A Romanian brothel keeper has been given a week to leave Ireland in lieu of three years in jail.
Judge Patrick McCartan fined Mihai Selaru - who was a labourer on the Criminal Courts of Justice building site - €1,000 and suspended his sentence on condition he leaves Ireland and doesn’t return for ten years.
Judge McCartan said though some may not consider the sentence punishment “to any great extent”, Selaru’s record will be known to Romanian authorities and he will be barred from re-entering Ireland for a decade.
The judge added that he didn’t see why the Irish taxpayer should have to pay to keep Selaru (37) in jail.
Selaru, with an address at Gateway Crescent, Ballymun, pleaded guilty on day three of his Dublin Circuit Criminal Court trial to keeping a brothel on Liberty Square, Foley Street from September 3 to 11, 2009. He has no previous convictions here or in Romania.
Sergeant David Gallagher told Mr Patrick McGrath BL, prosecuting, that one of the prostitutes gave evidence that Selaru took all her earnings and at one point had threatened to starve her if she didn’t get more clients.
The 26-year-old woman told gardaí she had come to Ireland the previous fortnight from Romania on a flight paid by Selaru, believing she would be hired as a domestic cleaner.
Sgt Gallagher revealed that the garda investigation began when this woman approached an officer on foot patrol in Dublin City Centre on September 8, 2009 and claimed she’d been coerced into prostitution.
The woman said she had met another man at Dublin Airport and had spent two nights at different hotels before being brought to the Foley Street apartment.
Sgt Gallagher told Mr McGrath that the man photographed this woman and Selaru’s girlfriend, who had previously worked as a prostitute in Ireland, in various states of undress and uploaded the images onto an escort website.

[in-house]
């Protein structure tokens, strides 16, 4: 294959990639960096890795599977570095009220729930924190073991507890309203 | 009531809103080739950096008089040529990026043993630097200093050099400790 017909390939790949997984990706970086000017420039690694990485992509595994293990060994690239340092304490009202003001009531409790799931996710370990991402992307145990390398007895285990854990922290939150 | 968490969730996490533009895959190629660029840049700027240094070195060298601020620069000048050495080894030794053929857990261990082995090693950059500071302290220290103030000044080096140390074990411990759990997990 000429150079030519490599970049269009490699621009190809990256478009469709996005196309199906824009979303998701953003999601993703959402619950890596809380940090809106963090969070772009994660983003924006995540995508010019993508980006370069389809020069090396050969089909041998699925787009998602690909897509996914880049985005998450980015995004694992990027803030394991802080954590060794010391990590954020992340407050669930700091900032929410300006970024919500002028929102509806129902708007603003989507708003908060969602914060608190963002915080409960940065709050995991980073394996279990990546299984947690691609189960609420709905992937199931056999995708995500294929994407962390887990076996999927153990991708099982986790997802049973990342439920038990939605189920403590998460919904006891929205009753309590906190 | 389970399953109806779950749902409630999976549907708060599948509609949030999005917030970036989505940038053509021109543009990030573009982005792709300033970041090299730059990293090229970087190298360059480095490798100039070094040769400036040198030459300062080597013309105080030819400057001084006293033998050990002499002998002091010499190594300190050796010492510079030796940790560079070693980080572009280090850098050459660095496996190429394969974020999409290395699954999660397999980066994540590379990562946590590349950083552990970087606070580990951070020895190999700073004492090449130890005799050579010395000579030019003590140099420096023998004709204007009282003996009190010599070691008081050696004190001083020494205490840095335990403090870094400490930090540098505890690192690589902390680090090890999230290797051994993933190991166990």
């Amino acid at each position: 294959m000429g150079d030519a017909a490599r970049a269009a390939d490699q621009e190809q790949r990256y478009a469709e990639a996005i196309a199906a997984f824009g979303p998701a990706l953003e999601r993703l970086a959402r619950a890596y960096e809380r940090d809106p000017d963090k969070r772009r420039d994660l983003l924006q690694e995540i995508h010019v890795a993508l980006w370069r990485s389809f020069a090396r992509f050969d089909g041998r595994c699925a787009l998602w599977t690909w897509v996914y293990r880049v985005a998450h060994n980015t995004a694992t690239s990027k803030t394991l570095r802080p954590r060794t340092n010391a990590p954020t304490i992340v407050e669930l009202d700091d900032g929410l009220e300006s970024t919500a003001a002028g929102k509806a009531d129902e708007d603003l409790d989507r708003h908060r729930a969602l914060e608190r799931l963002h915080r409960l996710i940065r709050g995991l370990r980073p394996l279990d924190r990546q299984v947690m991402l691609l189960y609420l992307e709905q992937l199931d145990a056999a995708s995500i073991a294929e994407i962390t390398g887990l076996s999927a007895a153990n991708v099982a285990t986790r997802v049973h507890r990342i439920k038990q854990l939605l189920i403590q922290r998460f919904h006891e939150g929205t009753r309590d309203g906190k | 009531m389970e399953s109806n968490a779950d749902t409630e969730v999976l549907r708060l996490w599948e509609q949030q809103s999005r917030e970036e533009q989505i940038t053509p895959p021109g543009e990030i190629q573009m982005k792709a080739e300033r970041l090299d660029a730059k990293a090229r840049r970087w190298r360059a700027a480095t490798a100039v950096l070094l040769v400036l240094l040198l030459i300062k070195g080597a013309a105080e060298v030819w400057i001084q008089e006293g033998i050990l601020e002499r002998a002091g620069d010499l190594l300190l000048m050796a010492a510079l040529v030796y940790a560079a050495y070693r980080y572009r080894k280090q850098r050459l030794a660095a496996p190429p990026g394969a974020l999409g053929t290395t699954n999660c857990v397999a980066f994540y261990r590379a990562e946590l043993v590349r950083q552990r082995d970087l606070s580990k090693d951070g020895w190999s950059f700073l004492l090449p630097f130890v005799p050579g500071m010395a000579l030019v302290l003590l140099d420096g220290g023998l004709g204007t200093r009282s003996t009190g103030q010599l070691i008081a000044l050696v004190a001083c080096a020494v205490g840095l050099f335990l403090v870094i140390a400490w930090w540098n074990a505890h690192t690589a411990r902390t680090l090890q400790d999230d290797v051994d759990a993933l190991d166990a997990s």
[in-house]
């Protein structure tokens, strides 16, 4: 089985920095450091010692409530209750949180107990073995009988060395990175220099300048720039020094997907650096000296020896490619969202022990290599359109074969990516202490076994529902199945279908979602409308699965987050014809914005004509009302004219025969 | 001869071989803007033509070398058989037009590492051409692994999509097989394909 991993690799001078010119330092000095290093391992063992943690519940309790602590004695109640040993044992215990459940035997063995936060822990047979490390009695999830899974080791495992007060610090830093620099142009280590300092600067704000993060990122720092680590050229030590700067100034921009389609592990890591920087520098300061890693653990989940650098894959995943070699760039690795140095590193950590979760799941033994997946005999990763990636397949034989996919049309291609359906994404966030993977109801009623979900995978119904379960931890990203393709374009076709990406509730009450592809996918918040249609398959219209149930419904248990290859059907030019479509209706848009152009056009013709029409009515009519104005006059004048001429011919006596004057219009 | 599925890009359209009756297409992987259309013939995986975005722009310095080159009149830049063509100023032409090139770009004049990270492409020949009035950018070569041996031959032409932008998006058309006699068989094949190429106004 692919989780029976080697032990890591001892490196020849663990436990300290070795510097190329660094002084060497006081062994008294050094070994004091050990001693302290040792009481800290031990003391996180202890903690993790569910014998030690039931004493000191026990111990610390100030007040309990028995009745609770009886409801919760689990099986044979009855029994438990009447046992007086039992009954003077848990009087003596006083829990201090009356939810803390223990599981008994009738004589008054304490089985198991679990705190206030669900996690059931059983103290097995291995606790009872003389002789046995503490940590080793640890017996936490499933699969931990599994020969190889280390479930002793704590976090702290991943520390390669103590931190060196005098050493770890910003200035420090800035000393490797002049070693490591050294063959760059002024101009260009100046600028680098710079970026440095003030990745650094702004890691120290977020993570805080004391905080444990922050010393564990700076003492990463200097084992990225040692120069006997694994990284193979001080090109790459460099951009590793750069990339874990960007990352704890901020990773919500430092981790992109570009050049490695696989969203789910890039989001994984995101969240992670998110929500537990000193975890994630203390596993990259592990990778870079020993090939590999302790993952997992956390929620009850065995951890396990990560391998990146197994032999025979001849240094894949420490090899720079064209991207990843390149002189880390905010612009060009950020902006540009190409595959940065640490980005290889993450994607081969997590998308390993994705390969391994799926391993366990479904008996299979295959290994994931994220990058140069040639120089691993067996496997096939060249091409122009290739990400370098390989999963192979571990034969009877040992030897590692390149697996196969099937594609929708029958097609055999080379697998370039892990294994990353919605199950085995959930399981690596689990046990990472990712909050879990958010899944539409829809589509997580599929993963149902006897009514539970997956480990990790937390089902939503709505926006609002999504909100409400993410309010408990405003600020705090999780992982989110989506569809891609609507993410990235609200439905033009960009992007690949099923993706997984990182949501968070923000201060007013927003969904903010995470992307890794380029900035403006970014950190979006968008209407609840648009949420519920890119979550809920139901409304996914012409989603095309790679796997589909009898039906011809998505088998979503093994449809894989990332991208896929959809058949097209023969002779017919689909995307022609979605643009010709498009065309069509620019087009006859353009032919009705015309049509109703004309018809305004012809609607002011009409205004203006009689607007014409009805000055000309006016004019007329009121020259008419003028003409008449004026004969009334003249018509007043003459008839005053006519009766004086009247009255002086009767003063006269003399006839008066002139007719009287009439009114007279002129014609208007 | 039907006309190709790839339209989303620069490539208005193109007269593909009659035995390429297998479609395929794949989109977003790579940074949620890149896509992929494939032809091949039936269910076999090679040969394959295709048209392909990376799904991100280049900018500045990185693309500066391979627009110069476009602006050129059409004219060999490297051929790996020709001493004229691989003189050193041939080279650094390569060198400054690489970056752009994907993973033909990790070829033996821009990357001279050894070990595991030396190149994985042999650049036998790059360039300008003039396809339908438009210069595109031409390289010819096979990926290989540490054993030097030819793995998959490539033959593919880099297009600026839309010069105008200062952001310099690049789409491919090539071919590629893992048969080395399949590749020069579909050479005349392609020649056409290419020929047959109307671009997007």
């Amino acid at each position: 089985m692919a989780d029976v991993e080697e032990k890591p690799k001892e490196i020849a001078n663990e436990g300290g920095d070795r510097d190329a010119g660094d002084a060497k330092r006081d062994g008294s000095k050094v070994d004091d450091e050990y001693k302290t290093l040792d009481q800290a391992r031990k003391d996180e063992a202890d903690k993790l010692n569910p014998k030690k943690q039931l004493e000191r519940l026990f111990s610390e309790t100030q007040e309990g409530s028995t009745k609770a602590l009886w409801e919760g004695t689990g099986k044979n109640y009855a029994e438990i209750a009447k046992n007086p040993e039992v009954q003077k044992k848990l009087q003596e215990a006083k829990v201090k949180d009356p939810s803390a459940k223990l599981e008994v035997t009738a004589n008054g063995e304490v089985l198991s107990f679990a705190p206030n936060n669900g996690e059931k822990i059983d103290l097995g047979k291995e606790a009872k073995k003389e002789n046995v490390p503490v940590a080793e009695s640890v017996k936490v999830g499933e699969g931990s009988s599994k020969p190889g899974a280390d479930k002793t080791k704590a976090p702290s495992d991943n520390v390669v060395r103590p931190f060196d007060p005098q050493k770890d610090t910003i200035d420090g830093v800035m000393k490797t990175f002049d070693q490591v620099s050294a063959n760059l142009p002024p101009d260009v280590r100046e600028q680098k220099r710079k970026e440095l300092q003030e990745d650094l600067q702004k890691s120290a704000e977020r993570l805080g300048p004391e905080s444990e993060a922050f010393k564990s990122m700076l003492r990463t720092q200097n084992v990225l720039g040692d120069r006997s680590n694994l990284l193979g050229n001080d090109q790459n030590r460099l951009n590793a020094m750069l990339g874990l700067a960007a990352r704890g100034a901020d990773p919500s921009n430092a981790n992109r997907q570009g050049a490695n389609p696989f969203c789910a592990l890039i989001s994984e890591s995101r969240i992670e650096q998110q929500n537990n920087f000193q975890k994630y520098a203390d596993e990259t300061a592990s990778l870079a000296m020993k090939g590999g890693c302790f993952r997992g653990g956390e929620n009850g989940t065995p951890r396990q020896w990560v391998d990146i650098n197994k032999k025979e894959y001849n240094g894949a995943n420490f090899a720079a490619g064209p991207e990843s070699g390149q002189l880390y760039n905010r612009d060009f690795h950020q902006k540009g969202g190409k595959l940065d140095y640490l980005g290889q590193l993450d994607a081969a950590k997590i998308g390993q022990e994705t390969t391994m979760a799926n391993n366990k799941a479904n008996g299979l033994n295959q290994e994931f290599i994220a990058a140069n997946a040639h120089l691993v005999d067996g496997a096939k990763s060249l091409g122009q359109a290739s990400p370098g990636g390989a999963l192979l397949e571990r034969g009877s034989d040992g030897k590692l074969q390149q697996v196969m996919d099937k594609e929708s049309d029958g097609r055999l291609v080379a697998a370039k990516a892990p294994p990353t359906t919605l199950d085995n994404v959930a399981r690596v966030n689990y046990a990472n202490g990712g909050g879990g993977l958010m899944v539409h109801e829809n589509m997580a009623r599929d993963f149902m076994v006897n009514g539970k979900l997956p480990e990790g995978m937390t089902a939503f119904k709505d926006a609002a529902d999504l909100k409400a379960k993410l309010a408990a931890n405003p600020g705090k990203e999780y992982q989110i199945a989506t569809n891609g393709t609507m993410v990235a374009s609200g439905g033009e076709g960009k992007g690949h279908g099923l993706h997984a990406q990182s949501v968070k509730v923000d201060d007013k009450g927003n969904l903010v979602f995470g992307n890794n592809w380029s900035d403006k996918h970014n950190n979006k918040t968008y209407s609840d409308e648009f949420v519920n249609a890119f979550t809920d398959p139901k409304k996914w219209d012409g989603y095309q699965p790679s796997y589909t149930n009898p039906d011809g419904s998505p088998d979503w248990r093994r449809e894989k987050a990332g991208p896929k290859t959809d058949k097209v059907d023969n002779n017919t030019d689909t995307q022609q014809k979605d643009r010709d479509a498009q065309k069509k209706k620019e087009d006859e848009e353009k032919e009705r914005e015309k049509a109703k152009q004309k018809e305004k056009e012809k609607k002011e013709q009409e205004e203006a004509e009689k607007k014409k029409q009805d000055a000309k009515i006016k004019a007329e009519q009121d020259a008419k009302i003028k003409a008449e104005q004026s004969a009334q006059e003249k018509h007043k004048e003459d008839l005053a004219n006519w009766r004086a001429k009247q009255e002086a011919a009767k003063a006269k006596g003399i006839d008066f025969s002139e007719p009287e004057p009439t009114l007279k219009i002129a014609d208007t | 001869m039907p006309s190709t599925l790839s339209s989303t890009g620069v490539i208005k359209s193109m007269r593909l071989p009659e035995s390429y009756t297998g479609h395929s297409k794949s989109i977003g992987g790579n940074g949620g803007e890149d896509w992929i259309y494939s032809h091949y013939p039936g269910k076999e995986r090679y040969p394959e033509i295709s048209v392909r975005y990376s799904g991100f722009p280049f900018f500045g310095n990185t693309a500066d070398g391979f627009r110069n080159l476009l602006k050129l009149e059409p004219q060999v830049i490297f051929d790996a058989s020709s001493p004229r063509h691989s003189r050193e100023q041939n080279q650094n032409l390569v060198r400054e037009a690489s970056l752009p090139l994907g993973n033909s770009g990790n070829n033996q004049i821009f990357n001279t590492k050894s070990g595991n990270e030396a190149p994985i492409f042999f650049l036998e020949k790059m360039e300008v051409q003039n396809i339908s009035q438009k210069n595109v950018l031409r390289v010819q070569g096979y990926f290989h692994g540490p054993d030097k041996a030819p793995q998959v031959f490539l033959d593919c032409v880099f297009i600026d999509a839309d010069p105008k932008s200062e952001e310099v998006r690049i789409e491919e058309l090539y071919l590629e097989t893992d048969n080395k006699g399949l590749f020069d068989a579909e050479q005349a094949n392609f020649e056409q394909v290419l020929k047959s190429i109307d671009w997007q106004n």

Both women received calls from clients after the photos, which didn’t include their faces, went live on the website and before Selaru had arrived in Ireland on September 3, 2009.
Sgt Gallagher said the 26-year-old woman described getting €130 for a half hour of sex and extra for other services but that she’d had to give all her earnings to Selaru when he arrived.
The sergeant agreed with Mr Patrick Reynolds BL, defending, that subsequent garda inquiries found that the woman had sent home money corresponding to the exact amount she would have earned for paid sex by bank transfer.
He further agreed that gardaí believed the woman was not brought here under false pretences due to discrepancies between her evidence and that of Selaru’s girlfriend.
Selaru’s girlfriend (30) told gardaí she met the first woman online and later had group sex with her, Selaru and another man.
She said this woman had known she was coming to Ireland to work in prostitution.
Sgt Gallagher told Mr McGrath that colleagues found Selaru’s girlfriend with a client during an apartment raid on September 11, 2009 while Selaru sat in another room with a hammer.
Gardaí found €130 cash on the master bedroom window sill, €1,800 in Selaru’s wallet and lubricants and condoms elsewhere.
Sgt Gallagher said gardaí also arrested the girlfriend but then decided she was a victim in the case.
She told them she was forced to give Selaru her money and that he’d used violence against her during their five-year relationship.
Sgt Gallagher told Mr McGrath that Selaru denied he took the women’s money, denied involvement or awareness of the brothel and denied arranging prostitution, but accepted he’d paid for flights and that his girlfriend worked as a prostitute.
The sergeant said Selaru’s girlfriend has since stopped work as a prostitute and is engaging with the Ruhama charity for victims of the sex trade.
He said the other woman returned to Romania to be with her husband.
Mr Reynolds submitted to Judge McCartan that his client, who has spent seven months in custody on the matter, would have received a maximum six-month sentence had he pleaded guilty at district court level.
Counsel submitted that all his client wished to do now was go home to “hug his daughter and look after his mother”.
Judge McCartan said he was satisfied Selaru was “actively involved” in brothel keeping given the “cogent” evidence of him “holding sentinel” with a hammer in the apartment’s kitchen when gardaí burst onto the scene.
The judge gave credit to the two women for their courage in the witness box and for “facing public display of their sad experiences”.
He directed gardaí to return €800 of Selaru’s confiscated money to help him leave Ireland and forfeit the balance to the State.
He said he was conscious of his failure to send out a message that people coming to Ireland to run brothels should expect jail, but explained that Selaru’s previous clean record was a mitigating circumstance.